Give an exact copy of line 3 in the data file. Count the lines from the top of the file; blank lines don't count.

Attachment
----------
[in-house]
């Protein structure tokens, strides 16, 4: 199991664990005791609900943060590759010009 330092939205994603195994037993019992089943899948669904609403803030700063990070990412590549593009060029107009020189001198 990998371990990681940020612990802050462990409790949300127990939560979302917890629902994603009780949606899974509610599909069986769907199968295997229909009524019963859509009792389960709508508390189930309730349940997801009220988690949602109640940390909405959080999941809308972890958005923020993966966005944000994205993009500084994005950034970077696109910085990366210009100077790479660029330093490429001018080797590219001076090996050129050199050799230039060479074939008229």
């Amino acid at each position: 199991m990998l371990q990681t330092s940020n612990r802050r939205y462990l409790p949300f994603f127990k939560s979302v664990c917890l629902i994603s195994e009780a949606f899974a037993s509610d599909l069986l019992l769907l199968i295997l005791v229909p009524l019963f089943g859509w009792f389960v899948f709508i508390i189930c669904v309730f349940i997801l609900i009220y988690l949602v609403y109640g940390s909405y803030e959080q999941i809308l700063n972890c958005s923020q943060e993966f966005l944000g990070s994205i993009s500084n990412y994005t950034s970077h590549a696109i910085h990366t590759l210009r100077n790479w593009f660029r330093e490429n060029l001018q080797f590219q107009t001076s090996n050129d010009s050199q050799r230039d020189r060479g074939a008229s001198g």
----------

């Amino acid at each position: 199991m990998l371990q990681t330092s940020n612990r802050r939205y462990l409790p949300f994603f127990k939560s979302v664990c917890l629902i994603s195994e009780a949606f899974a037993s509610d599909l069986l019992l769907l199968i295997l005791v229909p009524l019963f089943g859509w009792f389960v899948f709508i508390i189930c669904v309730f349940i997801l609900i009220y988690l949602v609403y109640g940390s909405y803030e959080q999941i809308l700063n972890c958005s923020q943060e993966f966005l944000g990070s994205i993009s500084n990412y994005t950034s970077h590549a696109i910085h990366t590759l210009r100077n790479w593009f660029r330093e490429n060029l001018q080797f590219q107009t001076s090996n050129d010009s050199q050799r230039d020189r060479g074939a008229s001198g």